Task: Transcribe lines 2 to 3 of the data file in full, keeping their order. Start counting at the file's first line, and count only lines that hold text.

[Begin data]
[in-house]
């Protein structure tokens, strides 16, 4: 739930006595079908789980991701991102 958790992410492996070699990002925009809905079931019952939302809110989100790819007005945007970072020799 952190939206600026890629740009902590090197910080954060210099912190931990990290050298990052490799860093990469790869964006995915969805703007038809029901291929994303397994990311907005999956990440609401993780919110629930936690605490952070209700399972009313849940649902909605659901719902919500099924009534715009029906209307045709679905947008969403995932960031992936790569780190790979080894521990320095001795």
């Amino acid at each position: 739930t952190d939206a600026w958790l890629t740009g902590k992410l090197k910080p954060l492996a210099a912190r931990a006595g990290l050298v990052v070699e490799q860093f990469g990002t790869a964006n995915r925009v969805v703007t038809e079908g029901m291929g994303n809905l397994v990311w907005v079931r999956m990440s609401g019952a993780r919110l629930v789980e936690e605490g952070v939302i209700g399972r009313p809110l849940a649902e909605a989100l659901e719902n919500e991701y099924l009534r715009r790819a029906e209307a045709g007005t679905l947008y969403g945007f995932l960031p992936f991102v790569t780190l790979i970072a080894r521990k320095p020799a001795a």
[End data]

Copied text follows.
């Protein structure tokens, strides 16, 4: 739930006595079908789980991701991102 958790992410492996070699990002925009809905079931019952939302809110989100790819007005945007970072020799 952190939206600026890629740009902590090197910080954060210099912190931990990290050298990052490799860093990469790869964006995915969805703007038809029901291929994303397994990311907005999956990440609401993780919110629930936690605490952070209700399972009313849940649902909605659901719902919500099924009534715009029906209307045709679905947008969403995932960031992936790569780190790979080894521990320095001795």
């Amino acid at each position: 739930t952190d939206a600026w958790l890629t740009g902590k992410l090197k910080p954060l492996a210099a912190r931990a006595g990290l050298v990052v070699e490799q860093f990469g990002t790869a964006n995915r925009v969805v703007t038809e079908g029901m291929g994303n809905l397994v990311w907005v079931r999956m990440s609401g019952a993780r919110l629930v789980e936690e605490g952070v939302i209700g399972r009313p809110l849940a649902e909605a989100l659901e719902n919500e991701y099924l009534r715009r790819a029906e209307a045709g007005t679905l947008y969403g945007f995932l960031p992936f991102v790569t780190l790979i970072a080894r521990k320095p020799a001795a």